F.C.I. Standard No.: 22/24.01.1996/F

Name of the breed: GRAND BLEU DE GASCOGNE (Great Gascony Blue)

Translation : Mrs. Peggy Davis

Origin : France


Utilization: Scent hound used for hunting with the gun and sometimes for coursing big game, but also hare hunting, generally in a pack or individually as a tracking hound.

F.C.I. Classification: Group 6 Scent hounds
Section 1.1 Large sized hounds with working trial.

Brief historial summary: He is of a very old breed; contemporary of the St. Hubert-Hounds he composed, in the 14th century, the pack of Gaston FEBUS, Comte (count) de Foix who used him to hunt the wolf, the bear or the boar.
Very widespread in the South (midi) and South-West of France, particularly in Gascony, from where he takes his name, he is at the origin of all the scent hounds named "from the South" (du midi).

GENERAL APPEARANCE : Ancient breed of dog, of outstanding French type when it comes to the head, the coat and the expression.
Imposing, giving an impression of calm strength and of great nobleness.

behaviour: Very fine nose; endowed with a sonorous howling voice, with deep tones. Very intent in his way of hunting. Instinctively a pack hound.
temperament: Calm, obeys orders easily.

: seen from the front, slightly domed and not too broad; occipital protuberance is marked. Seen from above, the back of the skull is ogival in shape. The forehead is full.
stop: slightly accentuated.

: black, well developed, nostrils well opened.
lips: quite drooping, covering well the lower jaw, giving the front part of the muzzle a square profile. The corner of the lips is well marked without being loose.
muzzle: of equal length to that of the skull; strong; nasal bridge slightly arched.
jaws: scissor bite. Incisors set well square to the jaws.
cheeks: lean; the skin shows one or two folds.
eyes: oval shape; appear slightly sunken beneath thick eyelids; brown. The lower lid sometimes shows a certain looseness. Expression gentle and a little sad.
leathers: characteristic of the blue dog: they are fine, curled in, ending in a point and must reach beyond the extremity of the nose. The leather is narrow at its base which is situated well below the eyeline.

NECK: Moderately long; slightly arched; dewlaps developed.

back: rather long but well supported (firm).
loin: well fused.
rump: slightly sloping, emphasizing the haunches.
chest: long, broad; let down to elbow level. Forechest broad.
ribs: moderately rounded and long.
flank: flat and well let down.
tail: rather thick, sometimes there should be some longer and coarser, slightly offstanding hairs (like ears of grain) towards the tip: reaching the point of the hock; strong at its root; carried sabre fashion.

view of the ensemble: powerful forehand.
shoulder: quite long and muscled, well sloping.
elbows: close to the body.
forearm: strong bone structure; tendons prominent.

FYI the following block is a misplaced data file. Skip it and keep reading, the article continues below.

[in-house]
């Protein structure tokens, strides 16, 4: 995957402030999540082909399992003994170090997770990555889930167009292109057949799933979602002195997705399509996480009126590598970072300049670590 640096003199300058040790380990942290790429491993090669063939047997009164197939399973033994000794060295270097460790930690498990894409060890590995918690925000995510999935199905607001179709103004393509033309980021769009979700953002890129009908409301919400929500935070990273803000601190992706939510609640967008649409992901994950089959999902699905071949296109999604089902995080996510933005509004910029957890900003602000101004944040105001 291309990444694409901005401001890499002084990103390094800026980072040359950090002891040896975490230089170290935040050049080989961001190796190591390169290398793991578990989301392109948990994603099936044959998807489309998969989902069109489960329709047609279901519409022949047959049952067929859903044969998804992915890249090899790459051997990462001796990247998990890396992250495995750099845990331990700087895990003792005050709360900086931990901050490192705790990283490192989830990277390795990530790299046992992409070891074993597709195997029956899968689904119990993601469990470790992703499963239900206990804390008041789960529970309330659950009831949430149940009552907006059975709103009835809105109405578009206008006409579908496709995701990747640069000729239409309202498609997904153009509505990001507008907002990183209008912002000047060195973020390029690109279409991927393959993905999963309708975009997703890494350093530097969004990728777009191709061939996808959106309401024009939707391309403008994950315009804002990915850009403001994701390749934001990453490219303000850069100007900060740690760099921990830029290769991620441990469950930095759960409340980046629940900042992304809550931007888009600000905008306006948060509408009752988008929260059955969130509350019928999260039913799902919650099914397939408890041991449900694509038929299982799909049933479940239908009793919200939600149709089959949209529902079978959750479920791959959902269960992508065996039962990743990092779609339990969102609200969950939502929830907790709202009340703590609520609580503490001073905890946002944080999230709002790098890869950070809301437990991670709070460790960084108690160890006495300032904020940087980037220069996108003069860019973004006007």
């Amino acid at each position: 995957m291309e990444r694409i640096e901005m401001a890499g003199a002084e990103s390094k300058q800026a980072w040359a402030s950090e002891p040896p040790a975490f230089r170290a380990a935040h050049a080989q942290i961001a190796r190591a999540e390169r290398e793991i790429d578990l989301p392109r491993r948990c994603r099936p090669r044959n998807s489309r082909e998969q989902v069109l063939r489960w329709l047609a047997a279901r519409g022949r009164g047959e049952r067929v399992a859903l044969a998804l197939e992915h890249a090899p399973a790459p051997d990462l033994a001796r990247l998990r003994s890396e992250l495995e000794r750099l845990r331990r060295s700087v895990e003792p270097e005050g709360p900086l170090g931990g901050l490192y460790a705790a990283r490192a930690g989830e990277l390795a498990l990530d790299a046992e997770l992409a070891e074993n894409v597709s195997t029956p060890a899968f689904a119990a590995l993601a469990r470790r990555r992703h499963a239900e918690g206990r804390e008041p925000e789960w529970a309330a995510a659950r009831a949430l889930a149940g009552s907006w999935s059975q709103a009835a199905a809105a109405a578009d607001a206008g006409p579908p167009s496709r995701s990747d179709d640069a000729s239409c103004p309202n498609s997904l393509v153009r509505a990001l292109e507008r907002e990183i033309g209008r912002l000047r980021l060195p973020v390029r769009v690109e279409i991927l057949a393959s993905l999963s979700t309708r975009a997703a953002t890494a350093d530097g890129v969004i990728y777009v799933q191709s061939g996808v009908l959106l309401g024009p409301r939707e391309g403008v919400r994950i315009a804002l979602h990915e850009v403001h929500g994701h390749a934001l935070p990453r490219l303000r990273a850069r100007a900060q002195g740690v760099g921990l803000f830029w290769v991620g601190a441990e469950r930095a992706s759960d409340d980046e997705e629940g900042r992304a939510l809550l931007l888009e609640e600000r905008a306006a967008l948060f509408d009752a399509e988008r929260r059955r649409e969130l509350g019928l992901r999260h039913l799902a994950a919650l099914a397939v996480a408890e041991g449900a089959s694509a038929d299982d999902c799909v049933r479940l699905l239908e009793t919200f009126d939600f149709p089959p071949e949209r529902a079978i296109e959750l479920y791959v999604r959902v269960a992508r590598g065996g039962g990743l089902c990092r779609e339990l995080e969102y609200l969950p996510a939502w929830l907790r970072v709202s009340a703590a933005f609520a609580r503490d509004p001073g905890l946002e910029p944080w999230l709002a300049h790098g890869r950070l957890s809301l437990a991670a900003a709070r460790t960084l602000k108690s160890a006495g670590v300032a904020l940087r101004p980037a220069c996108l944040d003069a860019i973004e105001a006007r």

feet: of a slight elongated oval; toes lean and tight. Pads and nails black.
view of the ensemble: solidly built.
upper thigh: long and muscled.
hock: broad, slightly bent, well let down.

GAIT/MOVEMENT: Regular and easy.

SKIN: Quite thick, supple. Black or strongly mottled with black patches, never entirely white. Mucous membranes (hairless zones) black.

HAIR: Short, quite thick; very dense.

COLOUR: Entirely mottled (black and white) giving a slate blue colouring effect: either marked or not with more or less extended black patches. Two black patches are generally placed at either side of the head, covering the ears, surrounding the eyes and stopping at the cheeks. They do not meet up on the top of the skull; they leave a white interval in the middle of which there is often a small black oval spot, typical of the breed. Two more or less bright tan markings are placed above the superciliary arches giving a "quatreoeillŽ" appearance to the eyes. There are also traces of tan on the cheeks, lips, inner face of the leather, on the legs and under the tail.

HEIGHT AT THE WITHERS: males: 65 to 72 cm
females: 62 to 68 cm.

FAULTS: any departure from the foregoing points should be considered a fault and the seriousness with which the fault should be regarded should be in exact proportion to its degree.

too short,
skull too flat or too narrow,
leathers set high, short, insufficiently curled in.
lack of substance,
slack (soft) back,
rump falling away,
deviated tail.
bone structure insufficiently developed.
straight shoulder,
splayed feet,
cow hocks, seen from behind.
Coat (hair):
too fine and short.
timid subject.

- Lack of type.
- Any coat other than that indicted in the standard.
- Light eye.
- Serious anatomical malformation.
- Visible disabling (invalidating) defect.
- Frightened or aggressive subject.
- Prognathism.


N.B. Male animals should have two apparently normal testicles descended into the scrotum.